Akbar Padamsee

Akbar Padamsee: Brief Biography

Akbar Padamsee is considered one of the pioneers in Modern Indian painting. He was born in Mumbai, India. He met his first mentor Shirsat, a watercolourist in St. Xavier’s High School, Fort. He initially received training in this medium. Subsequently, he attended classes on nudes in preparation for his studies at the Sir J.J. School of Art. Due to his deep understanding about the intricacies of art, he was directly admitted to the third year in Sir J.J. School of Art. It was then where he came in close contact with pioneers of modern Indian paintings like by Francis Newton Souza, S. H. Raza, and M. F. Husain who had formed the Progressive Artists’ Group in 1947. This close association has a deep influence on his work. He has worked with various mediums from oil painting, plastic emulsion, water colour, sculpture, printmaking, to computer graphics, and photography, as worked a film maker, sculptor, photographer, engraver, and lithographer.

In 1951, he went to France where he met the surrealist Stanley Hayter, who became his next mentor. He joined his studio named “Atelier 17”. In 1952, Padamsee’s first exhibition was held in Paris for which he was awarded by the French magazine Journal d’Arte along with the painter Jean Carzou. It was only in 1954, when his first solo exhibition was held at the Jehangir Art Gallery. In 1962, he received the Lalit Kala Akademi Fellowship. He also received a fellowship by the Rockefeller Foundation in 1965, after which he was subsequently invited to be an artist-in-residence by the University of Wisconsin–Stout. In the year 1997, he was honoured with the Kalidas Samman by the Government of Madhya Pradesh. He received many distinctions such as the Padma Shri in 2009 and Padma Bhushan subsequently in the year 2010. He is amongst one of the most valued Indian painters today.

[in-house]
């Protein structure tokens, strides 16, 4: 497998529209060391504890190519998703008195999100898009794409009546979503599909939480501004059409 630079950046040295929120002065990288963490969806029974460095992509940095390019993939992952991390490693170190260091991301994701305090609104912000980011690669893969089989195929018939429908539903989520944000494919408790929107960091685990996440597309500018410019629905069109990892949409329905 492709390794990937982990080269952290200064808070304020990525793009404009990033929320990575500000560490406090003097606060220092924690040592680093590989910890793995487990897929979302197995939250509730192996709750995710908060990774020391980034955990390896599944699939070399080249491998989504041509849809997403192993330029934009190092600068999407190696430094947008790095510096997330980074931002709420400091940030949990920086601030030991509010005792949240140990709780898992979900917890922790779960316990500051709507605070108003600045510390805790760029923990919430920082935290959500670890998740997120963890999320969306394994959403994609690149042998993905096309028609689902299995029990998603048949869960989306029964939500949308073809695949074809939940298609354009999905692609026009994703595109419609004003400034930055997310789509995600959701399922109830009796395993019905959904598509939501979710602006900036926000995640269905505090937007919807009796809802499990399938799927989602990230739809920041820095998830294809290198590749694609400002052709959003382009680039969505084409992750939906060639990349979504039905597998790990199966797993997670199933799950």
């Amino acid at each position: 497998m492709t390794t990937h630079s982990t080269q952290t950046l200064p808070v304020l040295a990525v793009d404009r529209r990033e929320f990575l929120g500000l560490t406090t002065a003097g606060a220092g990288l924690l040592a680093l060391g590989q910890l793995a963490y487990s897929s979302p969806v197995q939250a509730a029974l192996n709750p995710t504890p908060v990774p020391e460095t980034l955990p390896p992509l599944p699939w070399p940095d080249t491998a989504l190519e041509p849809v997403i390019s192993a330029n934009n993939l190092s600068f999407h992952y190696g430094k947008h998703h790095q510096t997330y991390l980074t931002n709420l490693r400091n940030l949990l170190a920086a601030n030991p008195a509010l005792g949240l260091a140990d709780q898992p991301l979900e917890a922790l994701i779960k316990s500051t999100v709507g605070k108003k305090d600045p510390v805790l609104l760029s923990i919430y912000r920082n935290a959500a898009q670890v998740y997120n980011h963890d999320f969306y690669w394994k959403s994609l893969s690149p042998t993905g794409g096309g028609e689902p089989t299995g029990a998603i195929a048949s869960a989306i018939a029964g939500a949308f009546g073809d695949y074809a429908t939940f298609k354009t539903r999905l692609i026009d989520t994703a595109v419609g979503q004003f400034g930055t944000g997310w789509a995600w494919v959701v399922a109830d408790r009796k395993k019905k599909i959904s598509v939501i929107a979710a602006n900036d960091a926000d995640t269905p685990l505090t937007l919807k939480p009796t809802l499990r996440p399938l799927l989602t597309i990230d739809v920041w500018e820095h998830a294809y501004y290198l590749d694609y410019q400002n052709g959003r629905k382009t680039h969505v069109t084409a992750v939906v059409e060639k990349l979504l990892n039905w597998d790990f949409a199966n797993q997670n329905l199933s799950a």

The art of Akbar Padamsee

The work of Akbar Padamsee is introspective. His “Metascapes” or his “Mirror Images” are abstract images formed from the search for a formal logic. His topics include landscapes, female nudes, heads and he has done portraits created in pencil and charcoal.

The depth which emerges from his oil-based works emanates from the colored matter. He has also done black and white photographs which use light to create dimension.

Padamsee’s heads reflect the radiant presence of the prophets and martyrs who fascinated him during the 1960s.

The “Metascapes” he did in the early to mid-1990s have won him accolades in India as well as abroad and is considered to be his finest work. The distinct identity of the Metascapes is the depiction of Sun and Moon. The idea of using the sun and moon in the metascapes originated when Akbar was reading the introductory stanza to Abhijnanashakuntalam. Here Kalidasa speaks of the eight visible forms of the Lord without mentioning them by name, the sun and the moon as the two controllers of time, water as the origin of all life, fire as the link between man and god, and the earth as the source of all seed. This is the subjection of the denotative sense to a poetic meaning. Through this process, the artist deals with reality without describing it; when poetic meaning is superimposed upon the sign a new form arises – this belongs to the mind of the artist, not to nature.’ (Courtsey: http://akbarpadamsee.net/)

In order to explore new genres, Padamsee created “SYZYGY“, “Events in a Cloud Chamber” films shot in 1970, and explored computers in “Compugraphics”. His painting ‘Reclining Nude’ was sold for USD 1,426,500 in 2011.

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